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Chris Huen Sin Kan 禤善勤

Puzzled Daydreams / Simon Lee Gallery / London / Jun 15 – Jul 3 / Margot Mottaz /

The irony isn’t lost on me that as I emerged from lockdown and into central London for the first time in months, I stepped right into the home of a stranger, albeit through a series of works on paper and large-scale canvasses by artist Chris Huen Sin Kan. Puzzled Daydreams marks the artist’s second solo exhibition with Simon Lee Gallery, and first in London, though it inaugurated the gallery’s online viewing room as the pandemic took its toll
on the UK in mid-March and prevented the show from opening to the public until recently, by appointment only.

Huen was born and raised in Hong Kong, where he still lives with his wife Haze, their two children, Joel and Tess, and their three dogs, Doodood, MuiMui and Balltsz, who all appear again and again as the loyal protagonists in the artist’s intimate works. As an inherent part of Huen’s daily life, they represent the ideal subject matter to consistently revisit the mundane, trivial moments that make up the bulk of human existence, as well as the possibilities, or rather limitations, of recording such fleeting instants through picture-making. “The experience of gazing,” the artist writes on his website, is “subjectively complete though objectively fragmentary.” In essence, he’s questioning how one can depict the present fully, if at all.

Joel and Haze with Wall by Chris Huen Sin Kan, Oil on canvas, 200 x 240 x 5 cm, 2020.
Courtesy the artist and Simon Lee Gallery. Photo: Ben Westoby.

Pushing this reflection a step further, this new body of work incorporates the added dimension of temporality, and more specifically of the “specious present”. A term coined by the American psychologist ER Clay in the 19th century, the specious present defines the present as a collection of immediate pasts. 

In other words, the moments between the past and the future that we tend to call the present are always already gone. This sustained interest in perception and time, in understanding how we see and therefore process the world around us, has guided the young painter’s practice from the start and reveals itself visually in the chaos of his spontaneous compositions.

The small, unassuming pencil drawings serve as quiet preludes to the large oil paintings. Unframed and held up by four modest nails, they invite close viewing to make out the various shapes and forms competing for attention in compositions that disregard any notion of linear perspective. Encountered first in the exhibition space, they train our eyes for what’s to come and condition us to seek out similar motifs in the paintings. From a distance, the two-by-three-metre canvasses possess the vitality, dynamism and overall effect of abstract expressionism and, up close, the finesse, lightness and gestural quality of traditional Chinese ink painting, with figures rendered in a small number of deliberate strokes.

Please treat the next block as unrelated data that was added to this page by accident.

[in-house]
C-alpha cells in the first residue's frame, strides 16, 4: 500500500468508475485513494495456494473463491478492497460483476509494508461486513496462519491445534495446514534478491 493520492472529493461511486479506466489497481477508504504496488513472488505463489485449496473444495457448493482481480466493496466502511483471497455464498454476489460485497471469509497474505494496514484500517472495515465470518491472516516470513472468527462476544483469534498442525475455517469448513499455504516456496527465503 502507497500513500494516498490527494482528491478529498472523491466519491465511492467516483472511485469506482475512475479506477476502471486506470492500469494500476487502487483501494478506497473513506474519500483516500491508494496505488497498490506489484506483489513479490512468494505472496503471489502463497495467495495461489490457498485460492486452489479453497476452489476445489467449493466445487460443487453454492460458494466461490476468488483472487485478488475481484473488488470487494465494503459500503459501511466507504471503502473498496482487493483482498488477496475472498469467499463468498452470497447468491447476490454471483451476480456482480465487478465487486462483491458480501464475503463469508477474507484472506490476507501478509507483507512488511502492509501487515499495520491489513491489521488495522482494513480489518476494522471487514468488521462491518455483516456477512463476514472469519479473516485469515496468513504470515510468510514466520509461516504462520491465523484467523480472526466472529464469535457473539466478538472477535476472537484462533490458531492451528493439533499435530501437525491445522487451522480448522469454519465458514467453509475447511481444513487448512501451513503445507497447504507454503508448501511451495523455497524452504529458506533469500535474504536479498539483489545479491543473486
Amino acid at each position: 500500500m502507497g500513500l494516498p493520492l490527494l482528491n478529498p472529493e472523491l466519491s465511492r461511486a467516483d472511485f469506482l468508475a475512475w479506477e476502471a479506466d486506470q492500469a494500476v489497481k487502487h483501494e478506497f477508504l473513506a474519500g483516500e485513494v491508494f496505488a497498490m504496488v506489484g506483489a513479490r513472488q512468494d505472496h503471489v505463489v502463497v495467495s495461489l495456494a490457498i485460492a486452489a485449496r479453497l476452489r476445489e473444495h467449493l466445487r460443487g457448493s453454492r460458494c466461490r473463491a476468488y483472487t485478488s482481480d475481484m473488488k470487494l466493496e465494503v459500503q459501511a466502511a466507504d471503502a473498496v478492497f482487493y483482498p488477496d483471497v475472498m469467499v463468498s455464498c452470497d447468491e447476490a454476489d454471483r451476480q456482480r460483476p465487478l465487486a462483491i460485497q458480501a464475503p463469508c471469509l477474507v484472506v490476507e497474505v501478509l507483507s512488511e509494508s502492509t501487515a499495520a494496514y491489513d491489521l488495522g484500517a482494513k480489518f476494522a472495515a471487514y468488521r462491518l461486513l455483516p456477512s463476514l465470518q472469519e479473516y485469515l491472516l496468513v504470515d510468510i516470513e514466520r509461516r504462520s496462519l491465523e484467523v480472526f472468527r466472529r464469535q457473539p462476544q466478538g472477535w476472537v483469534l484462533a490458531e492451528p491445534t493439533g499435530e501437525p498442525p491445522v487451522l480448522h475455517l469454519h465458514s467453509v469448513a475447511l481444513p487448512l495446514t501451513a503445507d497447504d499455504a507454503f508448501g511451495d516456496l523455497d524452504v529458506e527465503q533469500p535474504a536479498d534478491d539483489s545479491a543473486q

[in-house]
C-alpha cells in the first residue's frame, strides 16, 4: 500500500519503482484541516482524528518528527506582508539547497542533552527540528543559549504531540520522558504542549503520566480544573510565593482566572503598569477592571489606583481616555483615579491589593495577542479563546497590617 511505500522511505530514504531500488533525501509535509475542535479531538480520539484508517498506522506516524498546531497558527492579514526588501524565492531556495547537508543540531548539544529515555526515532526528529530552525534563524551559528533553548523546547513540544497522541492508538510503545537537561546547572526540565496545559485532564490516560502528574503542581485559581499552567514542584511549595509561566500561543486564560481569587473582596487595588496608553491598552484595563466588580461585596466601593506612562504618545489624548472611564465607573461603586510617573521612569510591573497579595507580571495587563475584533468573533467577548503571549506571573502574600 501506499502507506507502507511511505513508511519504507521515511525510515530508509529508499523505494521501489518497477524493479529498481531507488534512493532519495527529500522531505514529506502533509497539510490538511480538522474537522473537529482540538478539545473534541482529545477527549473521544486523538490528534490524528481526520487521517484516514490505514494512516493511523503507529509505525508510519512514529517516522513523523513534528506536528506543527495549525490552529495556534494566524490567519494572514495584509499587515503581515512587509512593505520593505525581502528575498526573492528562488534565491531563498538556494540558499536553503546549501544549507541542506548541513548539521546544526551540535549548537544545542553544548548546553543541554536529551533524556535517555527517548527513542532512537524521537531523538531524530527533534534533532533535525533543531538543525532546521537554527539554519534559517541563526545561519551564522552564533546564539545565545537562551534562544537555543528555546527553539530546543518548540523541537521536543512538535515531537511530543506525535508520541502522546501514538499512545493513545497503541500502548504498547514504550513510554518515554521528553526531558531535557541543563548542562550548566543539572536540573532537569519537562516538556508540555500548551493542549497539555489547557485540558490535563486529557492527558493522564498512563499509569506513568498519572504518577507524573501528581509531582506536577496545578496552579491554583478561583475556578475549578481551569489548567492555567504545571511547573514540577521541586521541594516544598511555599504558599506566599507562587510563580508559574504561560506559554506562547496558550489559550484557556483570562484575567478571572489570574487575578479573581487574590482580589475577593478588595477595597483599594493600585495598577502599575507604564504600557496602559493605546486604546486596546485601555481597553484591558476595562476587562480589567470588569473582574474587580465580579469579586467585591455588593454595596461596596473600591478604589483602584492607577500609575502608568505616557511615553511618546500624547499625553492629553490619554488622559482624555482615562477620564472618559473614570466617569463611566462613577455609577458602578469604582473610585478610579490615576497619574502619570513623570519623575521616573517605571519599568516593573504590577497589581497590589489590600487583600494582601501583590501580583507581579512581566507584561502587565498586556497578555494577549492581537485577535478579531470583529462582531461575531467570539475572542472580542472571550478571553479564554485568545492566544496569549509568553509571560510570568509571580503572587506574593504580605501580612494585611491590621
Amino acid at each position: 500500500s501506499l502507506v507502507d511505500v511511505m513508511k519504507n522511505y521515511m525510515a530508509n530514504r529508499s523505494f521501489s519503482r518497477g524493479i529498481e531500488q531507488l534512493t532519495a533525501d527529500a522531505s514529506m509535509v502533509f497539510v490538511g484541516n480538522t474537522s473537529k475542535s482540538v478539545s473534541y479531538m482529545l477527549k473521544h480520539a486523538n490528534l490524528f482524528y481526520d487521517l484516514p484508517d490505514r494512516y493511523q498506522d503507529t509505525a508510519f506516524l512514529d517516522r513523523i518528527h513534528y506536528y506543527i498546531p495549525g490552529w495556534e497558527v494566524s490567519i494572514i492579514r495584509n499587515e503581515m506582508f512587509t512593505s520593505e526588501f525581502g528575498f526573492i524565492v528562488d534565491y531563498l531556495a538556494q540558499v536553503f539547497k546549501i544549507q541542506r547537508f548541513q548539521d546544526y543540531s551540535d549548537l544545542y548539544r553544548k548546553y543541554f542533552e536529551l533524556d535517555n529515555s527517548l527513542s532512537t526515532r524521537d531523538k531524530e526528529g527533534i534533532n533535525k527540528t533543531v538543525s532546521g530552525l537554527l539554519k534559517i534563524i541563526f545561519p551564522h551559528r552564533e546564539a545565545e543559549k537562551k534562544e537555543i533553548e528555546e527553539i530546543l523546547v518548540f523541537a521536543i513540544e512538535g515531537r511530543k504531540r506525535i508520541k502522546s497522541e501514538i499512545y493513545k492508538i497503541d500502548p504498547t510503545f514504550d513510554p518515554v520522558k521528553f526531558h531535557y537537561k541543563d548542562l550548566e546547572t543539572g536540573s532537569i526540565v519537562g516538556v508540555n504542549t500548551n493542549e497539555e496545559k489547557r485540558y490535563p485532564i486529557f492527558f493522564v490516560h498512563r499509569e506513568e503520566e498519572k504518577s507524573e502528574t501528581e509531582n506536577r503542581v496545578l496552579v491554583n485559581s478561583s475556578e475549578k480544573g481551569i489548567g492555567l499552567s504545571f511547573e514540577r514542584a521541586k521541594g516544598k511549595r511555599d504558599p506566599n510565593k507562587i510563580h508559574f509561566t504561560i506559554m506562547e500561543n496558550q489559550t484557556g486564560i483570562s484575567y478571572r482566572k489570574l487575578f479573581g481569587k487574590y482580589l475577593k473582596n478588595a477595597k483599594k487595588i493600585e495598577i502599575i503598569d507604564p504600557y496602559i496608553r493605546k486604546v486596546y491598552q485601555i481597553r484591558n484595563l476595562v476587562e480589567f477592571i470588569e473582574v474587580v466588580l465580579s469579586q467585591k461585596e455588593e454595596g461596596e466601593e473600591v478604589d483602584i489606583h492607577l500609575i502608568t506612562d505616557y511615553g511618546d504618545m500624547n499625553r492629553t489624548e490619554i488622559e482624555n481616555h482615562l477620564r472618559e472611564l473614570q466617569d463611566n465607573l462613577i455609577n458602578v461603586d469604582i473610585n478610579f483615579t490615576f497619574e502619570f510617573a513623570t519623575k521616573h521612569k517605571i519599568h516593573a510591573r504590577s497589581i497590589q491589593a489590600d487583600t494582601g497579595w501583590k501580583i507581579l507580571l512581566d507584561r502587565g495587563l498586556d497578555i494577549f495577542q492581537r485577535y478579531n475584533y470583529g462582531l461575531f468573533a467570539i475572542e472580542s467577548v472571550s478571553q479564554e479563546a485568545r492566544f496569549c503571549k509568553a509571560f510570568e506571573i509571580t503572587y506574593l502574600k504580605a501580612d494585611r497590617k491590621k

Doodood, Balltsz and Mui Mui by Chris Huen Sin Kan, Oil on canvas, 200 x 240 x 5 cm, 2020.
Courtesy the artist and Simon Lee Gallery. Photo: Ben Westoby.

In only a couple of years, Huen’s style has evolved from soft and painterly to dramatic and graphic – an impactful shift that translates into a more encompassing understanding of each scene through senses beyond sight, including sound and touch. In one painting, Doodood, Balltsz and MuiMui (2020), a rupture tears through the composition to give way to a lorry passing by; one can almost hear its engine roar. In another, Joel and Haze (2020), colourful Lego blocks are strewn across the floor; one can almost feel the twinge of stepping on them by accident. Negative space and sudden pops of bright colour among an otherwise muted palette highlight the frictional interplay between vivid recollection and faint memory. 

Studying these domestic scenes, I realised there was nothing unfamiliar about this other person’s life – far from it. As I stood there in silence, the streets outside deserted, there was in fact a wonderful comfort in seeing someone else’s messy living room, full of life and clamour, simply because it was relatable and could very well have been my own.

迷幻白日夢 / Simon Lee 畫廊 / 倫敦 / 2020年6月15日至7月13日 / Margot Mottaz

頗為諷刺的是,封城過後,我幾個月來第一次踏足倫敦市中心便徑直走進一個陌生人家中,儘管是為了去看藝術家禤善勤的一系列紙本作品和大幅油畫。展覽「迷幻白日夢」是他在Simon Lee畫廊舉辦的第二次個展,為倫敦的首次,不過較早前已於該畫廊線上展廳首度展出。因英國三月中旬起爆發新冠疫情,畫廊一直關閉,直到近期公眾才可以預約進入。

禤在香港出生長大,如今尚跟妻子Haze、兩個孩子Joel 和Tess,還有愛犬Doodood、MuiMui和Balltsz居港。他們就像是一群忠實的守護者反復出現在禤氏的私密作品中。作為其日常生活的固有部份,他們是最理想的題材,不斷重溫那些構成大部份人生的平凡而瑣碎的時刻,同時也重新審視用以記錄這些片刻的圖像之中的可能性或局限。他在個人網頁上寫道:「這種觀看經驗,主觀上完整,但客觀而言是零散破碎」。換言之,他質疑人如何完整地刻劃當下,甚至有沒有這樣可能。

最新作品將此番思考推進一步, 增加了暫時性這個維度,具體而言是「虛假的當下」。這是羅伯特.凱利在19世紀首次提出的概念,他將當下定義為正在消逝的每一刻的積累。也就是說,這些介乎過去和未來之間,被我們稱作當下的瞬間其實都已經過去了。這種持續的對感知、時間以及人們如何觀看進而理解周遭世界的興趣,從一開始便指引著這位年輕畫家的藝術實踐,並在他自發構圖的混沌中顯露。

展覽中那些細小而低調的鉛筆畫如同安靜的序曲為大型油畫作品鋪陳。它們褪去相框,由四個圖釘訂在牆上,吸引觀者上前去細細辨認那些摒棄了直線透視原則的構圖裡各種搶眼的形狀。這些在展廳中初入眼簾的作品訓練我們的雙眼去預測接下來會遇見什麼,然後從畫裡尋找相似的圖案。遠遠看去,這些2米乘3米的畫布富活力和動感,一派抽象表現主義的氣息;走近一看,卻道是細膩、輕盈的傳統中國水墨畫筆勢,以寥寥數筆勾勒出各種人物。

短短幾年中,禤善勤的風格從柔和、層層疊疊的油畫感變的更具戲劇性,圖像也更為細膩,使得作品呈現出超越視覺之外的感官體驗,延伸到了聽覺和觸感。如油畫《Doodood, Balltsz and MuiMui》(2020年),作品構圖中撕開一道裂縫給經過的卡車讓路,讓人彷彿聽到了引擎的轟鳴聲。另外作品《Joel and Haze》(2020年)裡,五顏六色的樂高積木散落在地板上,你幾乎可以感覺到一不小心踩上去的疼痛。柔和色調裡的負空間及突然蹦出的明亮顏色交互作用凸顯出那些深刻與模糊記憶之間的碰撞和摩擦。

細品這些屋內場景,我發覺我對這個人的生活一點不陌生,完全談不上是陌生。當我靜靜地站著,外面的街道空無一人,看著一個陌生人淩亂而充滿生活喧囂的客廳,竟有無比的愜意。那是因為有種代入感,並讓我想到這很可能就是我自己的房間。

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